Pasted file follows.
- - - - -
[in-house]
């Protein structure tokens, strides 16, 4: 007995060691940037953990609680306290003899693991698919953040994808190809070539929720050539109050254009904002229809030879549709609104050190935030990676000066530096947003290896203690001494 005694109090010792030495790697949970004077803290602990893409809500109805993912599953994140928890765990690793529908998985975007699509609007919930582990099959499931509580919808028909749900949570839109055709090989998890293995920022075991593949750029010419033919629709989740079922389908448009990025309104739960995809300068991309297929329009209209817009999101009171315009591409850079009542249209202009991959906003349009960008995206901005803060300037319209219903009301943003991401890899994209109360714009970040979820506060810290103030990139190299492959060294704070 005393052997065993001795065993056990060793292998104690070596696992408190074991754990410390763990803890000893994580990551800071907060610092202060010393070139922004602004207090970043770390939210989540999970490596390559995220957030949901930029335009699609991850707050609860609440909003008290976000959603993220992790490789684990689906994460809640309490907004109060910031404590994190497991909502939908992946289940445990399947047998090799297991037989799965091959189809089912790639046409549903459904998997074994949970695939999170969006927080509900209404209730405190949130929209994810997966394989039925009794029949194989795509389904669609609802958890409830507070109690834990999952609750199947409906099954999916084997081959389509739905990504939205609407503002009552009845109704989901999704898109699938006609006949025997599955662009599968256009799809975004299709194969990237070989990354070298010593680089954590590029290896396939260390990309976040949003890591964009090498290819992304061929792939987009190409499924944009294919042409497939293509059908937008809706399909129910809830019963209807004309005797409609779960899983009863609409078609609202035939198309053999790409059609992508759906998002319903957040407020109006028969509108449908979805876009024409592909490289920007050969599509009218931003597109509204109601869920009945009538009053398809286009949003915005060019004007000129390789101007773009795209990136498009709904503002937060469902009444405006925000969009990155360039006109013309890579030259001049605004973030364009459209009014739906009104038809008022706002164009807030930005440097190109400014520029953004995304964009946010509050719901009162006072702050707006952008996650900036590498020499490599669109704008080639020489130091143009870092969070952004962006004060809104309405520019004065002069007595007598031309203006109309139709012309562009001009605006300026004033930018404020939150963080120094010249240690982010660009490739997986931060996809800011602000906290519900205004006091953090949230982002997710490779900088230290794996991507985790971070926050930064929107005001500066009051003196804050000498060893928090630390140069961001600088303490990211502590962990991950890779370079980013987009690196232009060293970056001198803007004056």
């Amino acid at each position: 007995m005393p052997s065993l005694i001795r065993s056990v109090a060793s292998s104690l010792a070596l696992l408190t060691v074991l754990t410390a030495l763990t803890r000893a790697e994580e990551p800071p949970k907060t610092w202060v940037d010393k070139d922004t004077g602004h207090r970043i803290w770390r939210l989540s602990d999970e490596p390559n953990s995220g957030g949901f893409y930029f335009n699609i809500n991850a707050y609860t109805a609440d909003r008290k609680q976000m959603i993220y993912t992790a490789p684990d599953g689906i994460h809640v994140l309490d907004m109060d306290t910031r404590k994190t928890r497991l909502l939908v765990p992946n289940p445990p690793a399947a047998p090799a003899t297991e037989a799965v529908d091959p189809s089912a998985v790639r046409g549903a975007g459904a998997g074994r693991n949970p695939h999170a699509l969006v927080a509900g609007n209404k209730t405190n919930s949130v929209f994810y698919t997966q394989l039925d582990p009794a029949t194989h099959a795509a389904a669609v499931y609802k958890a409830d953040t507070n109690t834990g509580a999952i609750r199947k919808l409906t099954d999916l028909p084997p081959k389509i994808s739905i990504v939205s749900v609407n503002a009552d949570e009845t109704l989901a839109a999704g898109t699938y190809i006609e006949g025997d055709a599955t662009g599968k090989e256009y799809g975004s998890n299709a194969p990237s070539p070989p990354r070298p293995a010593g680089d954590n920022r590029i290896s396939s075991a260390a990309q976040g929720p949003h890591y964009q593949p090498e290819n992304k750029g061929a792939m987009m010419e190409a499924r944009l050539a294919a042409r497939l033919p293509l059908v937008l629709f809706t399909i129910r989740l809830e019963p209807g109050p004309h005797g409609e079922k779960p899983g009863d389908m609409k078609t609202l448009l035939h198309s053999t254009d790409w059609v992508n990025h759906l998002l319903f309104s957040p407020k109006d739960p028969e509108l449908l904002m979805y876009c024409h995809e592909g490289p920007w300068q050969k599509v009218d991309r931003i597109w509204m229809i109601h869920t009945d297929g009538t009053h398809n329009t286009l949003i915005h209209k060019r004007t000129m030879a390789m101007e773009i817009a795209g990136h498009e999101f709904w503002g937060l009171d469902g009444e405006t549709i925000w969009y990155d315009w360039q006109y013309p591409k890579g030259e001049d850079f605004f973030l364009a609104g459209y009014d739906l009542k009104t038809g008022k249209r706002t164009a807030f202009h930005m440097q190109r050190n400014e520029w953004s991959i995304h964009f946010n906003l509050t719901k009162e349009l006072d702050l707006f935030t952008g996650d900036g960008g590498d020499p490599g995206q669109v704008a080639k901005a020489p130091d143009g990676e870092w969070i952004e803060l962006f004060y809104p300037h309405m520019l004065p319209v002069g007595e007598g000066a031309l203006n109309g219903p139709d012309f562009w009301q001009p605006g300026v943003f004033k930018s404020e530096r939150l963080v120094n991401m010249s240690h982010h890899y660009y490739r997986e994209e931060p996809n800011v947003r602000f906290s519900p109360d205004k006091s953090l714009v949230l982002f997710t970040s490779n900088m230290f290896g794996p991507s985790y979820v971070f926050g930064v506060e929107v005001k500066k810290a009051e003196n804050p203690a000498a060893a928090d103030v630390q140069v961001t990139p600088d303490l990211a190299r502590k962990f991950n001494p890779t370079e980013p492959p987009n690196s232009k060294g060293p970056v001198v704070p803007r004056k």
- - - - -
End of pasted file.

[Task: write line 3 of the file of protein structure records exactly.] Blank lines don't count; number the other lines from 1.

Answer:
């Amino acid at each position: 007995m005393p052997s065993l005694i001795r065993s056990v109090a060793s292998s104690l010792a070596l696992l408190t060691v074991l754990t410390a030495l763990t803890r000893a790697e994580e990551p800071p949970k907060t610092w202060v940037d010393k070139d922004t004077g602004h207090r970043i803290w770390r939210l989540s602990d999970e490596p390559n953990s995220g957030g949901f893409y930029f335009n699609i809500n991850a707050y609860t109805a609440d909003r008290k609680q976000m959603i993220y993912t992790a490789p684990d599953g689906i994460h809640v994140l309490d907004m109060d306290t910031r404590k994190t928890r497991l909502l939908v765990p992946n289940p445990p690793a399947a047998p090799a003899t297991e037989a799965v529908d091959p189809s089912a998985v790639r046409g549903a975007g459904a998997g074994r693991n949970p695939h999170a699509l969006v927080a509900g609007n209404k209730t405190n919930s949130v929209f994810y698919t997966q394989l039925d582990p009794a029949t194989h099959a795509a389904a669609v499931y609802k958890a409830d953040t507070n109690t834990g509580a999952i609750r199947k919808l409906t099954d999916l028909p084997p081959k389509i994808s739905i990504v939205s749900v609407n503002a009552d949570e009845t109704l989901a839109a999704g898109t699938y190809i006609e006949g025997d055709a599955t662009g599968k090989e256009y799809g975004s998890n299709a194969p990237s070539p070989p990354r070298p293995a010593g680089d954590n920022r590029i290896s396939s075991a260390a990309q976040g929720p949003h890591y964009q593949p090498e290819n992304k750029g061929a792939m987009m010419e190409a499924r944009l050539a294919a042409r497939l033919p293509l059908v937008l629709f809706t399909i129910r989740l809830e019963p209807g109050p004309h005797g409609e079922k779960p899983g009863d389908m609409k078609t609202l448009l035939h198309s053999t254009d790409w059609v992508n990025h759906l998002l319903f309104s957040p407020k109006d739960p028969e509108l449908l904002m979805y876009c024409h995809e592909g490289p920007w300068q050969k599509v009218d991309r931003i597109w509204m229809i109601h869920t009945d297929g009538t009053h398809n329009t286009l949003i915005h209209k060019r004007t000129m030879a390789m101007e773009i817009a795209g990136h498009e999101f709904w503002g937060l009171d469902g009444e405006t549709i925000w969009y990155d315009w360039q006109y013309p591409k890579g030259e001049d850079f605004f973030l364009a609104g459209y009014d739906l009542k009104t038809g008022k249209r706002t164009a807030f202009h930005m440097q190109r050190n400014e520029w953004s991959i995304h964009f946010n906003l509050t719901k009162e349009l006072d702050l707006f935030t952008g996650d900036g960008g590498d020499p490599g995206q669109v704008a080639k901005a020489p130091d143009g990676e870092w969070i952004e803060l962006f004060y809104p300037h309405m520019l004065p319209v002069g007595e007598g000066a031309l203006n109309g219903p139709d012309f562009w009301q001009p605006g300026v943003f004033k930018s404020e530096r939150l963080v120094n991401m010249s240690h982010h890899y660009y490739r997986e994209e931060p996809n800011v947003r602000f906290s519900p109360d205004k006091s953090l714009v949230l982002f997710t970040s490779n900088m230290f290896g794996p991507s985790y979820v971070f926050g930064v506060e929107v005001k500066k810290a009051e003196n804050p203690a000498a060893a928090d103030v630390q140069v961001t990139p600088d303490l990211a190299r502590k962990f991950n001494p890779t370079e980013p492959p987009n690196s232009k060294g060293p970056v001198v704070p803007r004056k």